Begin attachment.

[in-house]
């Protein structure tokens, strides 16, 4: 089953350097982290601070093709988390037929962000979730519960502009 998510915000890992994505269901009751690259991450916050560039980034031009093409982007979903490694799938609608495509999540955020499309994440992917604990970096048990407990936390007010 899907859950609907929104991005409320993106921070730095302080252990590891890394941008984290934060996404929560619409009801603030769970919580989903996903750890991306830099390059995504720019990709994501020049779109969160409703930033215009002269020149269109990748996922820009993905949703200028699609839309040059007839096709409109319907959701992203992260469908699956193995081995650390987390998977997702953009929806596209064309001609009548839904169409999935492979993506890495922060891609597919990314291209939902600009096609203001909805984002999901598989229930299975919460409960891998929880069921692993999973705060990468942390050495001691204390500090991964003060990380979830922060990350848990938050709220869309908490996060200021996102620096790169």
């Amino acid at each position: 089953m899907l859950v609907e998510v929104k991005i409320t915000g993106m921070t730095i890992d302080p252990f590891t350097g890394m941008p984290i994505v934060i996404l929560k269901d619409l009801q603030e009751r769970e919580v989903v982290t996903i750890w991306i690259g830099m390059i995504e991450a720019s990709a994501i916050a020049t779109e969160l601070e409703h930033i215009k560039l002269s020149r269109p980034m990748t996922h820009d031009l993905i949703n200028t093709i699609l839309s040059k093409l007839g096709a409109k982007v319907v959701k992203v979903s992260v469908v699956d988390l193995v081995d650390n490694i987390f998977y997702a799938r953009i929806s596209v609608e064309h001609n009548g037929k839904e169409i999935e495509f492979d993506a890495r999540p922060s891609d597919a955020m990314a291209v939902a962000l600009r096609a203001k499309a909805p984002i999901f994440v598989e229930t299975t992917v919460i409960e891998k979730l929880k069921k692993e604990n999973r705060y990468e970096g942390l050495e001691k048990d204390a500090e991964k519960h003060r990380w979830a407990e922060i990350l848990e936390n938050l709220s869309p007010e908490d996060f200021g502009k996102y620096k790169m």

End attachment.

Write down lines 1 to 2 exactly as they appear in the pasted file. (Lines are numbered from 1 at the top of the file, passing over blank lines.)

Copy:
[in-house]
């Protein structure tokens, strides 16, 4: 089953350097982290601070093709988390037929962000979730519960502009 998510915000890992994505269901009751690259991450916050560039980034031009093409982007979903490694799938609608495509999540955020499309994440992917604990970096048990407990936390007010 899907859950609907929104991005409320993106921070730095302080252990590891890394941008984290934060996404929560619409009801603030769970919580989903996903750890991306830099390059995504720019990709994501020049779109969160409703930033215009002269020149269109990748996922820009993905949703200028699609839309040059007839096709409109319907959701992203992260469908699956193995081995650390987390998977997702953009929806596209064309001609009548839904169409999935492979993506890495922060891609597919990314291209939902600009096609203001909805984002999901598989229930299975919460409960891998929880069921692993999973705060990468942390050495001691204390500090991964003060990380979830922060990350848990938050709220869309908490996060200021996102620096790169």